Here Before benefits from an ever-excellent Andrea Riseborough performance in the service of a moving portrait of a grieving woman afflicted by the supernatural.
Here Before is the horror-tinged story of a woman who starts to see echoes of her departed daughter in the young girl who moves in next door to her family. As the film’s tension increases throughout a taut runtime, we are left to question if it is the fraying sanity of our narrator, or something more nefarious at play. It is both a tragedy and a psychological thriller, and it benefits from a great specificity of setting and a strong cast, including the wonderful Andrea Riseborough.
Director Stacey Gregg makes the best of Riseborough, here, and crafts a role worthy of her multifarious talents. Riseborough’s Laura must balance the intensity of a woman in deep grief with the charm of a kind and devoted mother. She must confront her own healing while balancing the supernatural happenings around her. The film takes its cues from a classic “haunted child” narrative – is the new neighbor’s daughter somehow connected to her own? – but pivots into a more humanistic direction. Laura must question her sanity as the child next door keeps echoing… or emulating… how she imagines her daughter may have grown up. Riseborough’s is the sort of performance that resonates in the glances held for a half-second too long, or the ebullience that hues just a step beyond the norm. It’s smart, crafty work from one of the most underrated actresses in the business.
I cannot escape the feeling that, if Andrea Riseborough were a man, she would be praised at a Philip Seymour Hoffman level for the diversity of her skillset and dedication to plying her craft across all genres and roles. She’s an absolute chameleon as adroit in a nostalgic romance in Luxor or an insane psychological horror film Possessor, just to pick two examples from last year. She’s a woman of deep intensity, but also of broad emotion – it’s a rare skill set.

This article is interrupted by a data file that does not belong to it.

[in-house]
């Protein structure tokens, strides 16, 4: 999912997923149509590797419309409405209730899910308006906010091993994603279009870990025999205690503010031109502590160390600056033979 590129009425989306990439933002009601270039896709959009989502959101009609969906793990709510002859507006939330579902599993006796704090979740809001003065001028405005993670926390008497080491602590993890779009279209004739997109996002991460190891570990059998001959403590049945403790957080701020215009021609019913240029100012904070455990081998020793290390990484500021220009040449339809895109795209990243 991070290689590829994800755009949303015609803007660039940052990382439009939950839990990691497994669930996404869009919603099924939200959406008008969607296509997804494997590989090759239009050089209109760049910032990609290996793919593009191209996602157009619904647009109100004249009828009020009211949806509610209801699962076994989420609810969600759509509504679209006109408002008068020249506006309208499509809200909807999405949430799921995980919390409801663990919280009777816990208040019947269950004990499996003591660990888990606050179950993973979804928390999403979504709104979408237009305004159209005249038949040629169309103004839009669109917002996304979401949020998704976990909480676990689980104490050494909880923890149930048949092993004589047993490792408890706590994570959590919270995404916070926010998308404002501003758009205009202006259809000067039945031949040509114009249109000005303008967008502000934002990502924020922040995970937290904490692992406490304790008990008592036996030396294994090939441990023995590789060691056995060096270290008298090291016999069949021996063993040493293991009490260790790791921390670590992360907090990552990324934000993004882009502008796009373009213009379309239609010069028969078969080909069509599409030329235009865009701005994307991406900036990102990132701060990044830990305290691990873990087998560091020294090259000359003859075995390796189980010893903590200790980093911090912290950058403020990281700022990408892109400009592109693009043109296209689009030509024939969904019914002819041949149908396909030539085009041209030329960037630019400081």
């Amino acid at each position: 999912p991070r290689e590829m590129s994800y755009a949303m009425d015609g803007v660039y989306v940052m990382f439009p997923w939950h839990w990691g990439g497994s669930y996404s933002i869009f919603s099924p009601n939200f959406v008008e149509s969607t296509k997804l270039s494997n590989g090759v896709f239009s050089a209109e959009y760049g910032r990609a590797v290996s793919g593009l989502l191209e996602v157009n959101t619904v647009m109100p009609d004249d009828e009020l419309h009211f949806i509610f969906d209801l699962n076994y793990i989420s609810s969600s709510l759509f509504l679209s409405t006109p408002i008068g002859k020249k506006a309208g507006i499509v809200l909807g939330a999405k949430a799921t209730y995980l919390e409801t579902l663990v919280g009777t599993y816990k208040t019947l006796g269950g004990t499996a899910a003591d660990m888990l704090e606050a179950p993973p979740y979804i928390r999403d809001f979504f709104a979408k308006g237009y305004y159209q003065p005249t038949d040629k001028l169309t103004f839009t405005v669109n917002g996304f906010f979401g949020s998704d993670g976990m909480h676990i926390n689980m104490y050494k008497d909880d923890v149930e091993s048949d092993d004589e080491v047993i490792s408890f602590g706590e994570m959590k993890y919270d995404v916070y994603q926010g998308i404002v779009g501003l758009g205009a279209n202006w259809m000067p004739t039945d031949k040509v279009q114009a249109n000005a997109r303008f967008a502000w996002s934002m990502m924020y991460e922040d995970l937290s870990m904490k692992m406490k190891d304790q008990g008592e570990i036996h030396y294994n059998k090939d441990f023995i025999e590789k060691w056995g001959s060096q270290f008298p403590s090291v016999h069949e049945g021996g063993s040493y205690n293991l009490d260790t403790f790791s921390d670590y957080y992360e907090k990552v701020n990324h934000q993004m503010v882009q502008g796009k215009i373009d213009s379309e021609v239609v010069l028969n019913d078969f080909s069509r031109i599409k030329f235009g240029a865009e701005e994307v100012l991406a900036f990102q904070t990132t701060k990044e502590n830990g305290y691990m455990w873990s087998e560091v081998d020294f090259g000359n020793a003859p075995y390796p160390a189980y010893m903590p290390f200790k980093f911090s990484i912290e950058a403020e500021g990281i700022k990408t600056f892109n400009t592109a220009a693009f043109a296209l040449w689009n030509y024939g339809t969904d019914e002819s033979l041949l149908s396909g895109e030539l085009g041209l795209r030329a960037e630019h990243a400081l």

Stacey Gregg, a theater director making her feature film debut, shows a great gift with her actors. Even the smaller roles feel fully realized, and she crafts a Northern Ireland setting that feels incredibly specific and detailed. I appreciated all the exacting socioeconomic details that help inform the storytelling. In a story largely focused on the tension between two families living in adjacent homes, Gregg subtly lays out the financial and social distances between the families. One moment sees one father leaving for work in a suit while the other stands outside smoking a cigarette – a sly demonstration of the worlds between these neighbors. It helps as well that all the actors, especially the couples’ children, played by Niamh Dornan and Lewis McAskie, manage to constantly ground their performances in human emotion even as the supernatural tension ratchets up. Dornan, in particular, is asked to do a lot, here, and proves herself a game scene partner for her more well-known adult counterparts.
It is – in the best way – a film that seems divorced from specific space and time. In particular, the film feels incredibly exacting in its portrait of grief. Tonal balance is always delicate even for long established directors and here neophyte Gregg manages to keep her story nicely tethered to a mother attempting to come to grips with the loss of a daughter. That the film manages to expand that window to a husband and a son both dealing with that loss, and then further into the supernatural, is a real reflection of Gregg’s gift for tone.
There are elements of the film that did not quite work for me. The relationship between Laura and her neighbor Marie, played by Eileen O’Higgins (Brooklyn), never quite coalesced for me. Riseborough and O’Higgins have great chemistry, so the machinations and wedges the plot forces between them never quite coalesce into a satisfying whole. I’m not sure the film’s conclusion quite worked for me, but it makes for an interesting payoff to Laura’s arc. Despite any quibbles, Here Before remains a compelling psychological drama. Blessed by the wonderful Andrea Risebourough, the film serves as a stark character study of grief. I look forward to seeing what Stacey Gregg does in the future.
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